Determining liability after a truck accident is complicated. Depending on the root cause of the problem, multiple parties may even be held liable. Truckers and truck companies often try to avoid liability, as being the party responsible for a major accident comes with expensive bills, a negative reputation, and in extreme cases, criminal charges.
Let’s go over the different parties that may be held liable after a truck-related accident and what your options are to seek justice.
The Truck Driver
Driver error is one of the most common reasons, not only for truck accidents, but for all motor vehicle accidents. Because of the size of a commercial truck or big-rig, truck drivers have an extra responsibility to drive safely to protect others on the road. The driver may be found liable if they engaged in dangerous behavior that led to an accident.
Unfortunately, it is not a rare occurrence that truck drivers get behind the wheel after drinking. Alcohol affects drivers in numerous ways, including:
- Blurry vision
- Delayed reaction time
- Lack of concentration
- Decreased ability to calculate risk
If a truck driver is feeling these effects of alcohol while driving, it can lead to a major accident.
Additionally, if the accident results in someone’s death, the driver could be charged with criminally negligent homicide.
With all of our handheld technology, vehicle features, and advertisements along roadsides, it can be easy to get distracted. However, it is crucial that truck drivers give their full attention to the road.
Common distractions for drivers include:
- Texting while driving
- Talking on the phone
- Adjusting the radio
- Eating while driving
- Observing surroundings rather than focusing on the road
If the truck collides with another vehicle because the driver was distracted, the driver can be held liable for injuries and damage.
Truck drivers are often on the roads for an extended period of time. This leads to extreme fatigue for drivers. In an effort to decrease this, the Federal Motor Carrier Safety Administration regulates that truck drivers can drive for a maximum of 11 hours per day. Still, this is a lengthy period of time to be traveling. Additionally, at the end of the long day, truck drivers tend to get low-quality sleep in their truck beds.
After numerous hours of driving with poor sleep in between, fatigue can negatively impact the truck driver’s ability to safely operate the vehicle. While this is a real struggle for truck drivers, it does not excuse them from liability in a fatigue-related truck accident.
The Truck Company
Even if the accident was caused by driver error, the truck company who employed that driver may be held partially responsible.
When truck companies hire drivers, they are expected to:
- Conduct background checks: This is to ensure the driver has a clear record with no history of reckless driving or DUI offenses.
- Provide training: Technically, truck drivers can get their CDLs with no mandatory prior training. Truck companies are expected to provide adequate training to their drivers and ensure that they are experienced enough to operate the truck safely.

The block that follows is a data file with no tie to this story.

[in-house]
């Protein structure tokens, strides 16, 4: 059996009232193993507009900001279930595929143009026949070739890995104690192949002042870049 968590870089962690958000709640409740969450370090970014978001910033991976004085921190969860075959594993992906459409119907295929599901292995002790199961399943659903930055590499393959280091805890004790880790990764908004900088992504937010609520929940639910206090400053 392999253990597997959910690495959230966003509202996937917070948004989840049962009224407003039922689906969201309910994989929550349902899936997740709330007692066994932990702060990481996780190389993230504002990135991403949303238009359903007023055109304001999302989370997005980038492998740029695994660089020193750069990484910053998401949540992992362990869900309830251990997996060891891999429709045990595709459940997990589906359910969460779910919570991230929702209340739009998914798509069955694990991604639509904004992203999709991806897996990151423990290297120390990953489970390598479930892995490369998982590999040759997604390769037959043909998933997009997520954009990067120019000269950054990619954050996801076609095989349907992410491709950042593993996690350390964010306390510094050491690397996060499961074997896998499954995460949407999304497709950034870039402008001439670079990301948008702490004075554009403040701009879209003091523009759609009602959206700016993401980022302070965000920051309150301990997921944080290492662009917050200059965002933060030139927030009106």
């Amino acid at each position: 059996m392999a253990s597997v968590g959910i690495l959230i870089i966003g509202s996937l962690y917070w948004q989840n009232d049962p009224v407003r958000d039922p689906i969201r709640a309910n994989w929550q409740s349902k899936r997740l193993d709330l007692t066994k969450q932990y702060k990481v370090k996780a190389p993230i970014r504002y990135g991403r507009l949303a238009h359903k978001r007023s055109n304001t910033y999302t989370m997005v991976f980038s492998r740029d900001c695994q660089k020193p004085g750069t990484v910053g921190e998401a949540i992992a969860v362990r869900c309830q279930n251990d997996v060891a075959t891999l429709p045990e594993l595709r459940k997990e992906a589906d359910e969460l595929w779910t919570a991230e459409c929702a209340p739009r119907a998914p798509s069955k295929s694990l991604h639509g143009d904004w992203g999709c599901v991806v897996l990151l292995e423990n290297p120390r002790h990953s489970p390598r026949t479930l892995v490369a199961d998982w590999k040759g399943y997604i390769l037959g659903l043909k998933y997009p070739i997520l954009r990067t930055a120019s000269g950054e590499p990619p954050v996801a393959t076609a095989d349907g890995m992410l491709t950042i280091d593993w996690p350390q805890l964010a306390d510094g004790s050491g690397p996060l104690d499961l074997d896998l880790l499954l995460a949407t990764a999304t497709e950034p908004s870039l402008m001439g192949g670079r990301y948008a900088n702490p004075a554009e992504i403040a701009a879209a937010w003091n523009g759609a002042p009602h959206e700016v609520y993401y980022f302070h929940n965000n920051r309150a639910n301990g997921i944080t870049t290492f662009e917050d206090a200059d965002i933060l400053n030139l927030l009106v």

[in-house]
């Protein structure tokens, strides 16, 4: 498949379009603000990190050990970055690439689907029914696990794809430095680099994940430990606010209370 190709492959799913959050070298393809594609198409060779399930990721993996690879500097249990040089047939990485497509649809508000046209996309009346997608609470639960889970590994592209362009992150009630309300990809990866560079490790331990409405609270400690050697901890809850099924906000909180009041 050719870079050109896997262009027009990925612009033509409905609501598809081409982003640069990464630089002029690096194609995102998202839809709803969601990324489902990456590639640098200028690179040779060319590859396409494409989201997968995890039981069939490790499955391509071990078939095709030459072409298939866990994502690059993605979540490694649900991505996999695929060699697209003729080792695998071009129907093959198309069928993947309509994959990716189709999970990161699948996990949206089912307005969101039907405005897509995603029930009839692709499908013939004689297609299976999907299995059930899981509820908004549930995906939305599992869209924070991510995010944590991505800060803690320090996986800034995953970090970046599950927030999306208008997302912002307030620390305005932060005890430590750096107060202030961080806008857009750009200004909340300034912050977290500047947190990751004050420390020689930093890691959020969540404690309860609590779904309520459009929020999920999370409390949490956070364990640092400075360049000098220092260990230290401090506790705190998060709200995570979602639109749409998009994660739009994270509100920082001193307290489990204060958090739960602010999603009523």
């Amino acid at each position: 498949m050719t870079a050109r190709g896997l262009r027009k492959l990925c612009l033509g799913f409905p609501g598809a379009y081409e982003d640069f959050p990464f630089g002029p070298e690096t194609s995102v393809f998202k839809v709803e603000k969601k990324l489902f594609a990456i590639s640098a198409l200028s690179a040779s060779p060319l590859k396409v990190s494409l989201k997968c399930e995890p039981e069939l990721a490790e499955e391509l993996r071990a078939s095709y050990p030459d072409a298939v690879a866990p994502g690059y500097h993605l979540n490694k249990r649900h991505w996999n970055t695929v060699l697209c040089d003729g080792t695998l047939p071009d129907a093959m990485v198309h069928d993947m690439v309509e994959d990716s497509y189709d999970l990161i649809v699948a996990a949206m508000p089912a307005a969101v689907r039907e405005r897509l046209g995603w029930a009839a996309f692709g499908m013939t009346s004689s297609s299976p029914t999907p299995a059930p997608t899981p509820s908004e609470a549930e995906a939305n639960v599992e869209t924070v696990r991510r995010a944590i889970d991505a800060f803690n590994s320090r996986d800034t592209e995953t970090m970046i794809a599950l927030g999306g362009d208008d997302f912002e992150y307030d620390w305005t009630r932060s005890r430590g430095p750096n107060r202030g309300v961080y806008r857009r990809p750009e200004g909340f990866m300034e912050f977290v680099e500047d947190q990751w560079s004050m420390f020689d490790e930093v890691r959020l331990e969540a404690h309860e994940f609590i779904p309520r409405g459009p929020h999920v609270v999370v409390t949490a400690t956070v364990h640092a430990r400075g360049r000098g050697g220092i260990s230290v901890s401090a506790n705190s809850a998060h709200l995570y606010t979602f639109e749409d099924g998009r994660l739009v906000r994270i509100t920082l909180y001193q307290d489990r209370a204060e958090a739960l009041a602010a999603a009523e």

- Conduct drug tests: Because truck drivers are operating such large vehicles, truck companies should be routinely drug testing their employees.
Companies should be paying close attention to the employees they choose to hire. A legal principle called ‘respondeat superior’ states that ‘a party is responsible for the acts of their agents.’ Under this framework, truck companies take on liability when they hire drivers.
The Truck Parts Manufacturers
When truck parts are defective or malfunction, it can lead to a serious accident.
- Tire blowouts can cause a trucker to lose control of the vehicle.
- Brake failure will leave trucks unable to slow down.
- Defective fuel tanks can potentially catch fire and cause an explosion.
Once it has been determined that faulty truck parts were the cause of the accident, it can be tricky to track down the at-fault manufacturer. Many are located overseas and are hard to contact. A personal injury attorney will know the necessary steps to find the manufacturer and hold them responsible.
When Multiple Parties Are Held Liable
It is not uncommon for multiple parties to be held responsible after a truck accident. If multiple of the factors described above were part of the reason for the accident, then more than one party is liable. For example, if the driver was speeding and the brakes failed.
Filing A Personal Injury Claim
You can sustain incredibly severe injuries after a truck-related accident. Some common injuries include:
- Head injuries
- Rib injuries
- Broken bones
In the most extreme cases, these accidents can be fatal.
After a traumatic truck accident, you have the right to seek compensation for your damages.
You could receive payment for:
- Medical bills
- Anticipated medical costs
- Lost wages
- Pain and suffering
- Loss of enjoyment of life
- Loss of consortium
By hiring a personal injury attorney to work on your case with you, you maximize the amount of compensation you receive. On average, people who work with a personal injury attorney get three times more compensation. Not only are there financial benefits to hiring an attorney, but they can also help you keep your claim organized. Talking to insurance companies, organizing documents, researching, and collecting evidence can be overwhelming. When you work with an attorney, they can handle all of that.
At Robert Peirce & Associates, P.C., our Pittsburgh injury attorneys are ready to take your call. We offer free case consultations so we can learn more about your situation and begin planning the next best steps. You can reach our team at (844) 383-0565.